But while the writer hopes for more enforcement teeth should records be breached, he ignores the bigger problem. Doctors already worry about being out of compliance with HIPPA and other Medicare and Medicaid regulations. Fines for being in violation of the current regulations have made it so many doctors won’t participate in the program, this doctor included. What that means is that often the best doctors don’t participate in government-run health care now because they don’t have to. Further, there becomes a cost-benefit analysis. Just as men have left the teaching profession in droves because of the risks both personal and professional due to threats of sexual abuse charges, doctors will leave the profession because the personal risks aren’t worth it. What I find interesting is the nonchalance with which the technology writer talks about the fines — only $10,000? For a small business doctor, two of those fines could mean being put out of business. So there are privacy concerns but also economic concerns. Will America’s new health care system be staffed by imported doctors because smart young Americans will choose professions with a better upside and less personal risk just as has happened in Britain? That’s likely. It’s already happening.
And then there’s the expansion of the government economically. The stated goal is health care for all, but the costs seem to matter little. Medicare and Medicaid may be cheaper than private insurance, but limiting services and rationing care are the ways that’s achieved. With Baby Boomers aging, costs are rising and will peak in 2030.
The restrictions are important, too. Government-run health care cuts costs because tough decisions on care choices are made not by doctors and patients but by bureaucrats. Bloomberg’s Betsy McCaughey says:
What penalties will deter your doctor from going beyond the electronically delivered protocols when your condition is atypical or you need an experimental treatment? The vagueness is intentional. In his book, Daschle proposed an appointed body with vast powers to make the “tough” decisions elected politicians won’t make.
The stimulus bill does that, and calls it the Federal Coordinating Council for Comparative Effectiveness Research (190-192). The goal, Daschle’s book explained, is to slow the development and use of new medications and technologies because they are driving up costs. He praises Europeans for being more willing to accept “hopeless diagnoses” and “forgo experimental treatments,” and he chastises Americans for expecting too much from the health-care system.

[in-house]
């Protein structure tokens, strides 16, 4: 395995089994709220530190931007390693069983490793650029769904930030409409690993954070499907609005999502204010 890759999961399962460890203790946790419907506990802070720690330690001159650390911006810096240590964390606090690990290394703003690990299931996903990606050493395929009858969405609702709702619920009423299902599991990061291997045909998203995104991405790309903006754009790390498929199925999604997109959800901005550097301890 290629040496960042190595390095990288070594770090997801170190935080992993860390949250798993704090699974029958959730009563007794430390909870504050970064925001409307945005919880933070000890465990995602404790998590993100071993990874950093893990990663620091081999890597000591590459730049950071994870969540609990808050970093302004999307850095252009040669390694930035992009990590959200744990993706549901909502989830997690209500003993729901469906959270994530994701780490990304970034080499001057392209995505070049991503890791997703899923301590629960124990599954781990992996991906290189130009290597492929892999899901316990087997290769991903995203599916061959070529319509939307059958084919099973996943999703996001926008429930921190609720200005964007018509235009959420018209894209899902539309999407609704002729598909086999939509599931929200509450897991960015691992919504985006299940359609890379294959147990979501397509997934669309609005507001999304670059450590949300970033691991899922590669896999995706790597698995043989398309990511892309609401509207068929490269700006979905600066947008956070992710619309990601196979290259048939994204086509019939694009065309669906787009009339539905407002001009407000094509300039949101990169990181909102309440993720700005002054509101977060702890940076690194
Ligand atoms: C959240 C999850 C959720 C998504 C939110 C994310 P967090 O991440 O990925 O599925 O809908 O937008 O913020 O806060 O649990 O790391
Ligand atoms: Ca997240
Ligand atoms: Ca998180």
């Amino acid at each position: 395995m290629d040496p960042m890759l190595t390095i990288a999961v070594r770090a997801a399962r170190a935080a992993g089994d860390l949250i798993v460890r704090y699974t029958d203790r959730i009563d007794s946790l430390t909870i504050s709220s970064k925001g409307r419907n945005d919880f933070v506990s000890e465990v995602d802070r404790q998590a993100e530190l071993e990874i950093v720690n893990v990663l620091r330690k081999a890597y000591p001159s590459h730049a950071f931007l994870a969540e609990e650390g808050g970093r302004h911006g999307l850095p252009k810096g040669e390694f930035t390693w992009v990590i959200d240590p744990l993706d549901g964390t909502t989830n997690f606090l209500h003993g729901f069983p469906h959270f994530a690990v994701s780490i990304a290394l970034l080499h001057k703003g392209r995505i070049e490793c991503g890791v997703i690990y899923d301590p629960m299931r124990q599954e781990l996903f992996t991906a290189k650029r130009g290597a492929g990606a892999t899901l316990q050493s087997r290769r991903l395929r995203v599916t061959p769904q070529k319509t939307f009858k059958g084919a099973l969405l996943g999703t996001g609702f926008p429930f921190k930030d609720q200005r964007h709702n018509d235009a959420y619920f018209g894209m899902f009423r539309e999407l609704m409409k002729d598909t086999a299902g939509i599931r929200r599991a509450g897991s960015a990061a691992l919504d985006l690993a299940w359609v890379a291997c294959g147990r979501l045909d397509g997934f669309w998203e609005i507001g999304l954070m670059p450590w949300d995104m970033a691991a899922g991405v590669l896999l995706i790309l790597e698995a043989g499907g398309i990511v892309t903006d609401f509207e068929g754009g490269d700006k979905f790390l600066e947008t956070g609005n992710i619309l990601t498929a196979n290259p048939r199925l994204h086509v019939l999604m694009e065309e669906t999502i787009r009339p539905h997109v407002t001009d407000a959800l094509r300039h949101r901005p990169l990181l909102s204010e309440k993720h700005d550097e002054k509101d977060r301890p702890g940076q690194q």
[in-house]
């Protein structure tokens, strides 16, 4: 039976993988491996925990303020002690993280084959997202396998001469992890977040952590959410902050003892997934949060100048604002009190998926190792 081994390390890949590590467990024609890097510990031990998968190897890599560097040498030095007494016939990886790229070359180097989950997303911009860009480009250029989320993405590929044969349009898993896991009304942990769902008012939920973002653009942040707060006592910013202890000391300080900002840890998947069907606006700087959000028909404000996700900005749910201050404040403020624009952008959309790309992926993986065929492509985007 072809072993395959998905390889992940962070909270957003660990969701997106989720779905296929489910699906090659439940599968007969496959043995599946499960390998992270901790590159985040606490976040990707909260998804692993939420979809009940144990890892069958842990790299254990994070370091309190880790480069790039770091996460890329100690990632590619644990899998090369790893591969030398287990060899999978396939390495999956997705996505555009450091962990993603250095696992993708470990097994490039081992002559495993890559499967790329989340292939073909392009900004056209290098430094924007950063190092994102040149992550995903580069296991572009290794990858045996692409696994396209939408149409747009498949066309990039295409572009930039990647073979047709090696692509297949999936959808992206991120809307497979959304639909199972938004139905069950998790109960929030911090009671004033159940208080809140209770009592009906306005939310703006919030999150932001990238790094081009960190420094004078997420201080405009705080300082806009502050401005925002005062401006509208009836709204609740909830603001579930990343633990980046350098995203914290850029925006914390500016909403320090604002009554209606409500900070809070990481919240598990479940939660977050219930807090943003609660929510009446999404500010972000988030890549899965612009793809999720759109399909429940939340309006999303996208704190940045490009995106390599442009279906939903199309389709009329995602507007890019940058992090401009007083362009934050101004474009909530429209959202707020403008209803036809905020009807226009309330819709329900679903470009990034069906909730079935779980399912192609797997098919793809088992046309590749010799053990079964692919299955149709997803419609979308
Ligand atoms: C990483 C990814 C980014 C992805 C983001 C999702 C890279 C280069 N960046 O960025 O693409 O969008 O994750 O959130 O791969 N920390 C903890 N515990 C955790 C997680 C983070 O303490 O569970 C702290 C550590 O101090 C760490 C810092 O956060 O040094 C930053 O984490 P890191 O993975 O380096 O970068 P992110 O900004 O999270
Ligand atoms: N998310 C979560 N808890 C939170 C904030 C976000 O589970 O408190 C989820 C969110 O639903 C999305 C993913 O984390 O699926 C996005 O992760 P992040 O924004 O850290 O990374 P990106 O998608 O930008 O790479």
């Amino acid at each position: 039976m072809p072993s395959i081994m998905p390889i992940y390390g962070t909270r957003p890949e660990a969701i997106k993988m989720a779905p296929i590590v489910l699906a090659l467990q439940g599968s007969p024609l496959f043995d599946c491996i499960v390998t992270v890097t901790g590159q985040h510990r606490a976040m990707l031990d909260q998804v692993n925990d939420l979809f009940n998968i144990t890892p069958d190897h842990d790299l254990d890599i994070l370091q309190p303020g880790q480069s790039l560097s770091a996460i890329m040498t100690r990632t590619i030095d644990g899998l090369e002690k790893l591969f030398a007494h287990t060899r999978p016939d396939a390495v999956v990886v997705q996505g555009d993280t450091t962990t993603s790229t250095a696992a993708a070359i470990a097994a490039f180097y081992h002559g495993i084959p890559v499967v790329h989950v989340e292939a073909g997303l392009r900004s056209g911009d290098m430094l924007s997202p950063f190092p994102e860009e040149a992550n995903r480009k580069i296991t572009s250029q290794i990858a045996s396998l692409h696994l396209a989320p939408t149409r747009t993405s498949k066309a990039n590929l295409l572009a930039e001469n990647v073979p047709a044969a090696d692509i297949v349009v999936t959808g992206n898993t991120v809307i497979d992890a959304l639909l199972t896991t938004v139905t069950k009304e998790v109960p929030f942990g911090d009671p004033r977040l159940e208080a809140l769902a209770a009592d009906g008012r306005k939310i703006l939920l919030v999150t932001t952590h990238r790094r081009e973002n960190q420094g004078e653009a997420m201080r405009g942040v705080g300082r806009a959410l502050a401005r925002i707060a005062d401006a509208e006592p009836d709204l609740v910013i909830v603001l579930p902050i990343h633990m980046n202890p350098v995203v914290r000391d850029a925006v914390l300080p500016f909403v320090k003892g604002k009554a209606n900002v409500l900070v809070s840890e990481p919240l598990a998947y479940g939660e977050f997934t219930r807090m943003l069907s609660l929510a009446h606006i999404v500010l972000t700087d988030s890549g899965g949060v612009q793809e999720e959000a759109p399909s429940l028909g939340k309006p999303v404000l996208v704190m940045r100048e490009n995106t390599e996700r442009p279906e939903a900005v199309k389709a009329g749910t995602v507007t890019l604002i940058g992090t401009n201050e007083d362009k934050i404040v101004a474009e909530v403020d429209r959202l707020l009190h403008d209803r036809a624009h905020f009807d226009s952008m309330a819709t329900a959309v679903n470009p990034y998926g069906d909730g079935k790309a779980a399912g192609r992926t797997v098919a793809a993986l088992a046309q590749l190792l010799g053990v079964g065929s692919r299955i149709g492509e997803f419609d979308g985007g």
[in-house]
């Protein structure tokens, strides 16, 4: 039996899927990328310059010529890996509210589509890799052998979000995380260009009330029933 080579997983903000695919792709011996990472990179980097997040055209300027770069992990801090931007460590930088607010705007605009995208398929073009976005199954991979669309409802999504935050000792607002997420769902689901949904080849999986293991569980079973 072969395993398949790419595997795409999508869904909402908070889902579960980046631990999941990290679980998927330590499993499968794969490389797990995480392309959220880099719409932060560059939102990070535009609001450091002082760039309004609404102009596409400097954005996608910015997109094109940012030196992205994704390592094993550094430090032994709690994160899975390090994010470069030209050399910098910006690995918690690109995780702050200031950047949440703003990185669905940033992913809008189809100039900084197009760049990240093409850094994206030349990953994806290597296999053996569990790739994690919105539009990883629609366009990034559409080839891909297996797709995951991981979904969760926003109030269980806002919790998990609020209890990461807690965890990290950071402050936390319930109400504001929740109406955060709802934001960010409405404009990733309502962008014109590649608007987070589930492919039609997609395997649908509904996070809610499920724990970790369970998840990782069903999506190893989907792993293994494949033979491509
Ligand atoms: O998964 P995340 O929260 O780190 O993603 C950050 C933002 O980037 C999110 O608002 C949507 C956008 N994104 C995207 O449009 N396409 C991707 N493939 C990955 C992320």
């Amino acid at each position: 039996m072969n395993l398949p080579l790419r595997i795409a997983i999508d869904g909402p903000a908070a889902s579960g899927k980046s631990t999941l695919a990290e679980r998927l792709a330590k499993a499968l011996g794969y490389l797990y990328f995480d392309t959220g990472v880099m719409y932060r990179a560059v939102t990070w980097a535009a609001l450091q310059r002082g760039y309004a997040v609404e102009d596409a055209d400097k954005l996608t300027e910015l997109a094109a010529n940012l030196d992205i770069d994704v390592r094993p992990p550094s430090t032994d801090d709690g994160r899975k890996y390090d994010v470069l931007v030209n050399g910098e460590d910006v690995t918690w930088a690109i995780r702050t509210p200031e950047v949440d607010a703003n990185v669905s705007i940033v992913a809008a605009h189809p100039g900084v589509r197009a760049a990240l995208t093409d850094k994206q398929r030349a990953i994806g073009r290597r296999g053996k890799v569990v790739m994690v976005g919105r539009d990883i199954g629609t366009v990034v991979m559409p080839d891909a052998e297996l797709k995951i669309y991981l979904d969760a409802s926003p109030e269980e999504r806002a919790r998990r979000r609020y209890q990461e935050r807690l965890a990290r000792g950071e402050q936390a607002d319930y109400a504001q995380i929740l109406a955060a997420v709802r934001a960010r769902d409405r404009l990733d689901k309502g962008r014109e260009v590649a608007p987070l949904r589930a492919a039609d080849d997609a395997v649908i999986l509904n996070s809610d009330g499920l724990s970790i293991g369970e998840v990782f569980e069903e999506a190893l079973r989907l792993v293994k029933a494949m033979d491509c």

Government-run health care will impose behavioral changes because people won’t change on their own. Recently, the New York Time’s Tara Parker-Pope wrote about patients and doctors using unhelpful treatments even though no evidence supports the treatment. This is a problem — antibiotic use and needless back surgeries come to mind. Still, the assumption is that this quirk of human nature can be modified:
“In American culture, prescriptions and procedures have become surrogates for real health care and real dialogue,” Dr. Newman said. “We need doctors and patients to conceive of medicine and health in a totally different way than they have been taught in the last 20 to 30 years.”
Well, yes. That’s true. Americans have become conditioned to externalize the cause of their health care issues, but one could argue that generous insurance has made the situation worse and not better. There are few economic consequences for misusing health care — people are either uninsured and don’t pay or insured well and don’t pay [well, they pay, they just don’t connect what they pay with what they receive]. That is, the consumer is separated from the consequences of his actions. President Bush’s attempts to increase health care savings accounts addressed this tangentially — when a person pays cash, he is connected to his decisions. When health care providers must compete in the marketplace, they have reasons to give better, more competitively priced care.
Health care reform will be a huge fight for the Obama administration. As Nancy Pelosi knows, “messaging” (i.e., deception) is the key to passing government-run health care. As Kevin Drum notes at Mother Jones:
Like it or not, universal health care will never get passed on the grounds that it will help the 48 million Americans who are currently uninsured. It will only pass if the other 250 million Americans are assured over and over and over again that the new plan will be at least as good for them as what they have now. The tactical shift Pelosi is talking about isn’t just wise, it’s absolutely indispensable.
But government run health care won’t be as good as they have now. Small sticking point.